Have you heard of unconscious competence? It’s having the practiced skill at something so you don’t have to even think about it when you do it. I’ve had the opportunity to lead worship many times in many settings for many years. Along the way, I’ve gained some unconscious competence. The problem with unconscious competence is that it’s just there and since you don’t think about it, you don’t think about explaining it and sharing it. In this blogpost, I’m going to share some things I’ve learned, along with giving you the opportunity to share and ask questions.
We connect with God and with His people in worship. These are a few of the practical things I’ve figured out along the way.
Love your people by singing songs in a singable key. In most cases it will be a little lower than you’re used to, but you’ll have more people engaging if they aren’t pulling a throat muscle trying to sing along.
Enjoy what you’re doing and tell your face. Open your eyes and smile once in awhile. Be genuine. Be yourself. God loves you and He’s really, really proud of you.
Don’t be afraid of repeating songs. If a certain song is moving people’s hearts, and you sense the Spirit moving among you, why would you be afraid to sing it a few weeks in a row? Some songs seem to have a season of anointing or power. Singing heartfelt, familiar songs to Jesus, where they are so familiar people can sing them without looking at the screen; joyful, weeping, kneeling……… Songs like Break Every Chain, Revelation Song and Wonderful make their way into our hearts. Our kids sing them while they’re outside on the swing set. Why would we not encourage them by keeping it going?
Dynamics are important. You need to be aware of what’s going on. Sometimes, I’ll bring a loud song down to just the people’s voices, with very little instrumentation and repeat a section several times. It’s a matter of being sensitive to the Holy Spirit and our hearts. It’s not mystical and mysterious, but it is Spirit led. I can see faces of people connecting, engaging and embracing worship. I just see it on their faces and in their actions. It’s prophetic, but it is learned by observing and listening. Just about every week, we end up doing a song differently than we did in practice, because there is a nudge from the Spirit and we respond. It works.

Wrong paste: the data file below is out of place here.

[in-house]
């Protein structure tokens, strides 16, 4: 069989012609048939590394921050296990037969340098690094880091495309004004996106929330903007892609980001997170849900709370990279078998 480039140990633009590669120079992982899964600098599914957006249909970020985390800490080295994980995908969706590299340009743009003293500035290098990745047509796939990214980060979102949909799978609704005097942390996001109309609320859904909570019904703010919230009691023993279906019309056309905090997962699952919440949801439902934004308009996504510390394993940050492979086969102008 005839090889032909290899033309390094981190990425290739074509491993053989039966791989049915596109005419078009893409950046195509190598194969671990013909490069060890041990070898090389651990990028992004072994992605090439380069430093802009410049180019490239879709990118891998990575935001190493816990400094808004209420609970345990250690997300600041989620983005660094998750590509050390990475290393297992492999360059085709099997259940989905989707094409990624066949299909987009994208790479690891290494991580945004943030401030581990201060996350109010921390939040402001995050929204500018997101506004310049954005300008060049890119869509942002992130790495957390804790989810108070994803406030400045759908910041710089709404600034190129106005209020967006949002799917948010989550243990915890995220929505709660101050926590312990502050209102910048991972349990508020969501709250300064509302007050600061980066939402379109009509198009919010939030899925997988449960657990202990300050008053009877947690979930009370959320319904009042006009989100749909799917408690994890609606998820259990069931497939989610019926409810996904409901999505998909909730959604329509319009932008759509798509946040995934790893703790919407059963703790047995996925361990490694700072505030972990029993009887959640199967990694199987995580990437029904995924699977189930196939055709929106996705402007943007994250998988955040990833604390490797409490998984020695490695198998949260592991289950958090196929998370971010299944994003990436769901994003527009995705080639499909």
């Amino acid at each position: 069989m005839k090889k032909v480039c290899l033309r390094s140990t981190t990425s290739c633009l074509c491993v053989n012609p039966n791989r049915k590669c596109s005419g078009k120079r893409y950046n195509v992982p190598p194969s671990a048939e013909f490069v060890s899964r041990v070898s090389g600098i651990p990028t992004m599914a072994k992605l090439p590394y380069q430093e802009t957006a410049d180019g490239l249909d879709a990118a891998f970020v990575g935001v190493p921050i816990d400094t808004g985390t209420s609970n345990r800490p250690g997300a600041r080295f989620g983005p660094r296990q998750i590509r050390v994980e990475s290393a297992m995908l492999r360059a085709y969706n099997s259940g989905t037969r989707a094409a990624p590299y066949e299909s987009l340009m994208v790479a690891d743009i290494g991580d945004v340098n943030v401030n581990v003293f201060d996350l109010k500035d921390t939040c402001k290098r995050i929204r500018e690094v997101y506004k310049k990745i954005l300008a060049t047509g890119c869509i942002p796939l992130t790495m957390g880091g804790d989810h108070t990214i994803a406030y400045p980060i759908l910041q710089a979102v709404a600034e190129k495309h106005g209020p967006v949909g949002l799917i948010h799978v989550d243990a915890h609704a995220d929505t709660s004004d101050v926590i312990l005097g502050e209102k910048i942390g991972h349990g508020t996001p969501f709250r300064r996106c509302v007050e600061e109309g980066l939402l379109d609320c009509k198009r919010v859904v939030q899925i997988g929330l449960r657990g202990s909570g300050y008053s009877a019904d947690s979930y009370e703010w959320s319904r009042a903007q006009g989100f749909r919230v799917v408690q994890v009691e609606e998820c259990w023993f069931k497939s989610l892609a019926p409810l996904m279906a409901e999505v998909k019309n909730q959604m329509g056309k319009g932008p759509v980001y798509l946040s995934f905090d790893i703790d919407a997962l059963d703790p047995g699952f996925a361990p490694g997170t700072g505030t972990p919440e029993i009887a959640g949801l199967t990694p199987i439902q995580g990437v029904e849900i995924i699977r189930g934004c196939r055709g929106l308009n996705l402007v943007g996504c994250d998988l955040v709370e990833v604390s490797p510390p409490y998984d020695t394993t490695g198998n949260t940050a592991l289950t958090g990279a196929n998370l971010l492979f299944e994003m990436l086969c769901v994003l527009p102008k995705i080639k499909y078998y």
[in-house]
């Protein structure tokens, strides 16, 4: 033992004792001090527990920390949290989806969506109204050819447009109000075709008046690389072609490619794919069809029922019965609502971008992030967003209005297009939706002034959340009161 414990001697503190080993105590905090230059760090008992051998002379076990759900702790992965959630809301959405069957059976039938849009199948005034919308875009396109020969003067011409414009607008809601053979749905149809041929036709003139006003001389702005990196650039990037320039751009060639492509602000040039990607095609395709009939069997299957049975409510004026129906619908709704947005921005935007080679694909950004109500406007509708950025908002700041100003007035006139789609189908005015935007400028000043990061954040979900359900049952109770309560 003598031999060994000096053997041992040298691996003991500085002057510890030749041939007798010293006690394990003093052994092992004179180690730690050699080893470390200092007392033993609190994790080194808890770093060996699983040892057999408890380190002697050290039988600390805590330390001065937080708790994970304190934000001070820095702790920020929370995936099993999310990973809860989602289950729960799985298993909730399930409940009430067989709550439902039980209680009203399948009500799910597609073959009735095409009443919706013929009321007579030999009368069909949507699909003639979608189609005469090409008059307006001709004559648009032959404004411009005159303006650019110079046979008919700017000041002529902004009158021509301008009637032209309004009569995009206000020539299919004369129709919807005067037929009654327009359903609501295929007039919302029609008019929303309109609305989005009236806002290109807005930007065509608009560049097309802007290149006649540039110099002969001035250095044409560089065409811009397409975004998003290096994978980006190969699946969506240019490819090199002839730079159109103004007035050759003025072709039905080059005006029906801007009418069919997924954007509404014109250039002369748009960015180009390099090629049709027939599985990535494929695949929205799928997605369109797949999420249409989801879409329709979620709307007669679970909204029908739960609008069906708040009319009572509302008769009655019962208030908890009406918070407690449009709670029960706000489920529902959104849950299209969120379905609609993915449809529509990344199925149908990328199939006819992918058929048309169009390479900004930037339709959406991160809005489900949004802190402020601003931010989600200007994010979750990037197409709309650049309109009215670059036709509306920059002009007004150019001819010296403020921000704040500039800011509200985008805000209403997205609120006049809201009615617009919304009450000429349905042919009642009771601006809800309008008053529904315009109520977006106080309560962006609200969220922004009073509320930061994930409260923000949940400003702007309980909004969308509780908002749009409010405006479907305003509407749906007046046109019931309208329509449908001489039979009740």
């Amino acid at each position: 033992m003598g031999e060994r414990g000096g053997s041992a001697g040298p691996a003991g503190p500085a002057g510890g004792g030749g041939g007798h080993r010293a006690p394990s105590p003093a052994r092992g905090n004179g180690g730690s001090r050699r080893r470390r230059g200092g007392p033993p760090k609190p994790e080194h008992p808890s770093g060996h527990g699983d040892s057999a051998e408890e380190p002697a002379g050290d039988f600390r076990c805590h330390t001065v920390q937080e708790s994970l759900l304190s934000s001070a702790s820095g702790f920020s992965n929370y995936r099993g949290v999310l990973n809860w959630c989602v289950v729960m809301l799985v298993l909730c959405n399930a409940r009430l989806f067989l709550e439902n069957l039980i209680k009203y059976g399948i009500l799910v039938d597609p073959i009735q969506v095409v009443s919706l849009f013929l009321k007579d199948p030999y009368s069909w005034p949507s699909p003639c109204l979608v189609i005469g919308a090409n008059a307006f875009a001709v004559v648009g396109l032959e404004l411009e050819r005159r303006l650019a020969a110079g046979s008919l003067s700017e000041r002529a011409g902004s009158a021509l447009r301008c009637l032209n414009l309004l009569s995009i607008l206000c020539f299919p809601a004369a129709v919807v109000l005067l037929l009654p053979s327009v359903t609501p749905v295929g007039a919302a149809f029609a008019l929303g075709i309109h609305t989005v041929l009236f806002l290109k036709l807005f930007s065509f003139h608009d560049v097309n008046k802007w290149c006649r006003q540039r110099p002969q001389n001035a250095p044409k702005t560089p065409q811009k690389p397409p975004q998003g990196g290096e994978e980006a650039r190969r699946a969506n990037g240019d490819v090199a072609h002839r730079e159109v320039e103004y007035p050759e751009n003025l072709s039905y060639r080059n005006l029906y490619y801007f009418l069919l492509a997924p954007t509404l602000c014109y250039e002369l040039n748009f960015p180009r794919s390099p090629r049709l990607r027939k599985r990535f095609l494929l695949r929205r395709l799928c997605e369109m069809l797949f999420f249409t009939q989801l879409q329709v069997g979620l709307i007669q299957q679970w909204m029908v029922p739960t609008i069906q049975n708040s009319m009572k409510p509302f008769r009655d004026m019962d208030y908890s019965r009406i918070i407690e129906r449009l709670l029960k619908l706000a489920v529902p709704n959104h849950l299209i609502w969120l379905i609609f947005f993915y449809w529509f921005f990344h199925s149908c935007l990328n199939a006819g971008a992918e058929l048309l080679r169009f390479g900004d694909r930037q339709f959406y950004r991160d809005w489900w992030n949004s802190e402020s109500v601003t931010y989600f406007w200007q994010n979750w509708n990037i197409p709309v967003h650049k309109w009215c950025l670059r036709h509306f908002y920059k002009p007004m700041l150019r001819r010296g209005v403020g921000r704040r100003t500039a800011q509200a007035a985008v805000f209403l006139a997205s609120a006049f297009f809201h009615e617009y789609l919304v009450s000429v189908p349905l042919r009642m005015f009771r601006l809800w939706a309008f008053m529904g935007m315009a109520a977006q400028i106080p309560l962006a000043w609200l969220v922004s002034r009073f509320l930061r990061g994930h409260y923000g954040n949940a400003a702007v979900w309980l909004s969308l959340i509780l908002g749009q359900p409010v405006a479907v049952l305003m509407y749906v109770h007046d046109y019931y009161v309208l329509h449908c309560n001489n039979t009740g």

Here’s a tip for leading different groups and multi denominations. If you’re given 15 minutes for worship songs, ask the Father to lead you through it, and He’ll do it in 14:59. If you’re given a time parameter, honor it. If you’re asked to do Shout to the Lord as your closing song, do it. Giving honor to leaders is so good to do. Laying down your preferences to bless the folks you’ve been asked to lead builds their confidence in you. You’re there to serve.
Never flinch when you make a mistake. Most people won’t notice if you don’t point it out. I have a piano player friend who would quietly say “no” every time she hit a wrong note. She didn’t realize she was doing it, and was grateful when we pointed it out to her. It’s a good idea to gently, privately, positively point out these kinds of things to team members. They’ll be grateful and feel loved.
If your denomination and congregation are open to it, invite the people to stand, raise their hands or show some other outward form of connection or surrender in worship. As you lead, you are also teaching by example. Be conscious of your own physicality that speaks and teaches your people as you lead.
Be the one who becomes friends with other worship leaders in your area. Pull them together. Do it to bless and encourage each other. Worship with each other. The fruit will be amazing!
If you have stories or questions, feel free to comment below.